The Word from Rome

By John L. Allen Jr.
National Catholic Reporter [Rome]
Downloaded June 23, 2003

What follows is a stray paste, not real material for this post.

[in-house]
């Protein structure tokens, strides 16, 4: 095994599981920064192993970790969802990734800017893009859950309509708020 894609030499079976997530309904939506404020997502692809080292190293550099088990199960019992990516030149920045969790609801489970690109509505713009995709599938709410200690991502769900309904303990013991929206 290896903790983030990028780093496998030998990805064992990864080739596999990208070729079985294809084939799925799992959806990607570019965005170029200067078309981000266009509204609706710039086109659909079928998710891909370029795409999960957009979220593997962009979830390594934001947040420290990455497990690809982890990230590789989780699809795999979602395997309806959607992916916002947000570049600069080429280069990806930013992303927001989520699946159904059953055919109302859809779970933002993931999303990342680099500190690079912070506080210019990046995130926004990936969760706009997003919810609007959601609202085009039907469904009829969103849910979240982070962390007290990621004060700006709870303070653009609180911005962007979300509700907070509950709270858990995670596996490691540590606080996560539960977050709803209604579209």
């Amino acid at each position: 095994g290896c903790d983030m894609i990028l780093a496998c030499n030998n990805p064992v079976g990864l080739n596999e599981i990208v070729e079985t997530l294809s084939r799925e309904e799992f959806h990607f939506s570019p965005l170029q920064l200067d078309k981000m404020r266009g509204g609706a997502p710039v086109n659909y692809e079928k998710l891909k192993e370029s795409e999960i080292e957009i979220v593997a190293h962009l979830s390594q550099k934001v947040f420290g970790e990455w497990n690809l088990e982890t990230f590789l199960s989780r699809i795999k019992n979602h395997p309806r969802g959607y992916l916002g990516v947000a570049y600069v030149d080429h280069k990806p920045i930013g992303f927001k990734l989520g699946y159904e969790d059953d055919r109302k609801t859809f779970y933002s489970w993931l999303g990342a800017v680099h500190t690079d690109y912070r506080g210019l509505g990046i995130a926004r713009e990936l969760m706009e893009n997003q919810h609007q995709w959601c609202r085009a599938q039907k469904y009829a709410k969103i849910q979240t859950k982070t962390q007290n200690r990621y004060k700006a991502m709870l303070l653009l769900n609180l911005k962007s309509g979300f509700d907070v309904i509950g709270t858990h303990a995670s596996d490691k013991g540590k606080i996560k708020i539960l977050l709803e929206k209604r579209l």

I got lots of phone calls this week from American reporters seeking Vatican reaction to the resignations of Phoenix Bishop Thomas O'Brien, and of former Oklahoma Gov. Frank Keating as head of the U.S. bishops' National Review Board. O'Brien stepped down following arrest in a hit-and-run incident, just days after signing an agreement to avoid criminal prosecution for failure to report complaints of sexual abuse against Phoenix priests. As part of that deal, O'Brien delegated authority on sex abuse cases to his moderator of the curia and to an independent advocate. Generally speaking, there wasn't much for Vatican officials to say about O'Brien's resignation, except to express sadness for him, for the victim of the hit-and-run and his family, and for Phoenix. On the deal O'Brien struck, however, there has been concern. Some Vatican observers believe O'Brien went too far in renouncing the bishop's authority. Some wondered if the agreement - phrased as a deal among Maricopa County, O'Brien and the Diocese of Phoenix - could bind O'Brien's successor. On Keating, it is no secret that some in the Vatican never looked upon his appointment with favor, believing that someone with a reputation for unpredictable public commentary was not suited for such a highly sensitive role. The concern goes beyond Keating, however, to the National Review Board itself. If its role is to advise and assist the bishops, no problem. If, however, its purpose becomes to "supervise" the bishops, fears arise again about losing authority. In the present climate, such concerns cannot help but strike many Americans as part of the problem - an attempt to preserve clerical power rather than resolving the crisis. There may be justice to this critique; it is not for me, thank God, to judge. But there are two other considerations to note if one wants to understand where the Vatican is coming from. First, the belief that power flows from Christ to the apostles and their successors in the apostolic college, meaning the bishops, is a core Roman Catholic theological concept. As early as end of the first century, Ignatius of Antioch urged the local church to be subject to the bishop. In the third century, Cyprian of Carthage wrote, "The bishop is in the church, and the church is in the bishop." For 2,000 years, the bishop's office has been a guarantor of Catholic identity, often in hostile situations; it has, in effect, stood the test of time. Those who believe the episcopacy is a matter of divine intention become nervous when they believe it is threatened. Second, many in the Vatican believe that the heart of the American crisis lies in bishops failing to do their jobs. It is conventional wisdom in Rome that the American bishops did not need a new charter and norms to combat sexual abuse, that the Code of Canon Law gave them every tool they needed if they had been serious about confronting this behavior. The problem was not law, but will. Some bishops preferred to take the advice of therapists and formation teams and personnel boards rather than taking the situation into their own hands. Yet supervision of priests is a core episcopal responsibility; a bishop, according to the traditional theology, is supposed to be both a brother and a father to his priests. Hence seen through Vatican eyes, the solution is not for America's bishops to "pass the buck," whether to independent advocates or national boards, but to step up and do the job that bishops have been ordained to do for 2,000 years. Ceding authority looks from this perspective not like a healthy dose of democracy, but malfeasance. In the end, this reasoning may or may not be persuasive, may or may not correspond to the exigencies of the American situation. But for those who wish to press for different solutions, it is important to speak the same language.


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